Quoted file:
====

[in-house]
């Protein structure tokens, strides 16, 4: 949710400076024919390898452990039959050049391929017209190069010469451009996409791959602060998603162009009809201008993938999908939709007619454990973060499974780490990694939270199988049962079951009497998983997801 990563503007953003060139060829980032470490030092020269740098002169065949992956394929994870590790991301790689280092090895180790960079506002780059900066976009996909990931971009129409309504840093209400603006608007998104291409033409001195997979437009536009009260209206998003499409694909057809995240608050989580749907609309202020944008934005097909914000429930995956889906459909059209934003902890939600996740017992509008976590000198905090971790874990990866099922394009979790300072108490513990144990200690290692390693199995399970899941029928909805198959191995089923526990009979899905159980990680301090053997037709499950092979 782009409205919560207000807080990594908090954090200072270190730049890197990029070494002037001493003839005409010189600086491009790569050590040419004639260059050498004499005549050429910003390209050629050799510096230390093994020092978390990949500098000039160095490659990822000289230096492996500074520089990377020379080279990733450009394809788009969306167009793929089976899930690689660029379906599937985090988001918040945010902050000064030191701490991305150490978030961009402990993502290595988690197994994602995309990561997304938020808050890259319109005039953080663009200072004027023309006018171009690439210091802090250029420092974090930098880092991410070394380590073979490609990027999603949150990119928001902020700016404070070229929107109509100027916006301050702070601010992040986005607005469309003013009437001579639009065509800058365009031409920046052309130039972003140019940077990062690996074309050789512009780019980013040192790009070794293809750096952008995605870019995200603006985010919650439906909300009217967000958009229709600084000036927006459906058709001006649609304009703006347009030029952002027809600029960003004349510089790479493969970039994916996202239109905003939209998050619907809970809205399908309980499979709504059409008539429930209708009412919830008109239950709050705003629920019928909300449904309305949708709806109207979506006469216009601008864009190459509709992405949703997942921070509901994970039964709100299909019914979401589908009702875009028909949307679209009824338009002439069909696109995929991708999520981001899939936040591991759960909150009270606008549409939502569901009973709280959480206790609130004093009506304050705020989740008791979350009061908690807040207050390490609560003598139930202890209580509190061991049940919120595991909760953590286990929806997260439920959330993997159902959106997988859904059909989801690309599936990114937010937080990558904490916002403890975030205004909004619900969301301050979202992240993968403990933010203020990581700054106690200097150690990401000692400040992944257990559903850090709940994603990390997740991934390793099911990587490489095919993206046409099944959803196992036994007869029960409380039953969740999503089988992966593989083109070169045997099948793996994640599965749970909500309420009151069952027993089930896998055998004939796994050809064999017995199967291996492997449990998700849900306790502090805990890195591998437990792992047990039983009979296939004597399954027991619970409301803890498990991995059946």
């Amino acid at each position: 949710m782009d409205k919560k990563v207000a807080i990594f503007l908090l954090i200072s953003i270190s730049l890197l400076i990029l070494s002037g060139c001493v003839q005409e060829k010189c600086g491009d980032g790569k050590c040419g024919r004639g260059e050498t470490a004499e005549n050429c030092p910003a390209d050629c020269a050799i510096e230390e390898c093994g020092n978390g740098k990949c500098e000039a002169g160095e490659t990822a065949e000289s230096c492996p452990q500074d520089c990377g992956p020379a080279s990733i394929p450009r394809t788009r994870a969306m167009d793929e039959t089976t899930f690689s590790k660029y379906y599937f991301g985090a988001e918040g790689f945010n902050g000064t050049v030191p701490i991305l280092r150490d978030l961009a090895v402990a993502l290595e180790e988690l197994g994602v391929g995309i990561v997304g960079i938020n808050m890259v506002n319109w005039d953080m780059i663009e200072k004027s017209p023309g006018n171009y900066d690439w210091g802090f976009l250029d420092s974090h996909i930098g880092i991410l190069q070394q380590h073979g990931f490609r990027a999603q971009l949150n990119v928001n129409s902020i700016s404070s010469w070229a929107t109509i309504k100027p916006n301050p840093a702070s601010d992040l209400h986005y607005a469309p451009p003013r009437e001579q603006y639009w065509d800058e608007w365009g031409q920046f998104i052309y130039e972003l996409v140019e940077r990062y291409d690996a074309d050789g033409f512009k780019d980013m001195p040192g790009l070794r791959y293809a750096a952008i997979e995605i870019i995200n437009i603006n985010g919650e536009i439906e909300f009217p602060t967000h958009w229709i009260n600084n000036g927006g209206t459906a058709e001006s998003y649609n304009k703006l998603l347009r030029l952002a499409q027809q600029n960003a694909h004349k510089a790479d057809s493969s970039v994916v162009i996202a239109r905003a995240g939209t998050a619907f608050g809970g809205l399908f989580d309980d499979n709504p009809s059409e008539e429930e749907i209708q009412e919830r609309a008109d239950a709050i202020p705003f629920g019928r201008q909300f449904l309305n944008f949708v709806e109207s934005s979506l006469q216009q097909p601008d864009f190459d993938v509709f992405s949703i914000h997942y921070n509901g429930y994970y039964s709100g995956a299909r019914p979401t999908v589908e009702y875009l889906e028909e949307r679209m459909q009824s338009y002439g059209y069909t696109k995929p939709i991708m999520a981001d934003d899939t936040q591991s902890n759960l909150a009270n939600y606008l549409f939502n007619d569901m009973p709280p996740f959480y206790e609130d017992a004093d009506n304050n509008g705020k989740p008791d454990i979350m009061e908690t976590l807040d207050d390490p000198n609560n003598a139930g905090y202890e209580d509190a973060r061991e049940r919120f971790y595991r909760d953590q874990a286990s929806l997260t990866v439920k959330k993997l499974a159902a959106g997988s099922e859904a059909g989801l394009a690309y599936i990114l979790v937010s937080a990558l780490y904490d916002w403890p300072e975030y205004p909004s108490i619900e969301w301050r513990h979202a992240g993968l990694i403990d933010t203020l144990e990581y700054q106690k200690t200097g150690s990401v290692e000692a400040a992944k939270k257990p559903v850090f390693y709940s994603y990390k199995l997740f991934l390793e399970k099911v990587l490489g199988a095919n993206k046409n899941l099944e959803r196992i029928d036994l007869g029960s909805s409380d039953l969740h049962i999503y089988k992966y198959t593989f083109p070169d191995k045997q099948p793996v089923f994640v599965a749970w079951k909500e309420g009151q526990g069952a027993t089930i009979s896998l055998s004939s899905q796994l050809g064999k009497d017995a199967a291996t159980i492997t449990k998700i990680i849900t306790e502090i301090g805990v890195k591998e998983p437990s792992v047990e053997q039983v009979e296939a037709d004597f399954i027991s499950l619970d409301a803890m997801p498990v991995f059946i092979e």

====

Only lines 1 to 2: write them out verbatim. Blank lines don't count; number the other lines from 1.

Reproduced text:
[in-house]
């Protein structure tokens, strides 16, 4: 949710400076024919390898452990039959050049391929017209190069010469451009996409791959602060998603162009009809201008993938999908939709007619454990973060499974780490990694939270199988049962079951009497998983997801 990563503007953003060139060829980032470490030092020269740098002169065949992956394929994870590790991301790689280092090895180790960079506002780059900066976009996909990931971009129409309504840093209400603006608007998104291409033409001195997979437009536009009260209206998003499409694909057809995240608050989580749907609309202020944008934005097909914000429930995956889906459909059209934003902890939600996740017992509008976590000198905090971790874990990866099922394009979790300072108490513990144990200690290692390693199995399970899941029928909805198959191995089923526990009979899905159980990680301090053997037709499950092979 782009409205919560207000807080990594908090954090200072270190730049890197990029070494002037001493003839005409010189600086491009790569050590040419004639260059050498004499005549050429910003390209050629050799510096230390093994020092978390990949500098000039160095490659990822000289230096492996500074520089990377020379080279990733450009394809788009969306167009793929089976899930690689660029379906599937985090988001918040945010902050000064030191701490991305150490978030961009402990993502290595988690197994994602995309990561997304938020808050890259319109005039953080663009200072004027023309006018171009690439210091802090250029420092974090930098880092991410070394380590073979490609990027999603949150990119928001902020700016404070070229929107109509100027916006301050702070601010992040986005607005469309003013009437001579639009065509800058365009031409920046052309130039972003140019940077990062690996074309050789512009780019980013040192790009070794293809750096952008995605870019995200603006985010919650439906909300009217967000958009229709600084000036927006459906058709001006649609304009703006347009030029952002027809600029960003004349510089790479493969970039994916996202239109905003939209998050619907809970809205399908309980499979709504059409008539429930209708009412919830008109239950709050705003629920019928909300449904309305949708709806109207979506006469216009601008864009190459509709992405949703997942921070509901994970039964709100299909019914979401589908009702875009028909949307679209009824338009002439069909696109995929991708999520981001899939936040591991759960909150009270606008549409939502569901009973709280959480206790609130004093009506304050705020989740008791979350009061908690807040207050390490609560003598139930202890209580509190061991049940919120595991909760953590286990929806997260439920959330993997159902959106997988859904059909989801690309599936990114937010937080990558904490916002403890975030205004909004619900969301301050979202992240993968403990933010203020990581700054106690200097150690990401000692400040992944257990559903850090709940994603990390997740991934390793099911990587490489095919993206046409099944959803196992036994007869029960409380039953969740999503089988992966593989083109070169045997099948793996994640599965749970909500309420009151069952027993089930896998055998004939796994050809064999017995199967291996492997449990998700849900306790502090805990890195591998437990792992047990039983009979296939004597399954027991619970409301803890498990991995059946």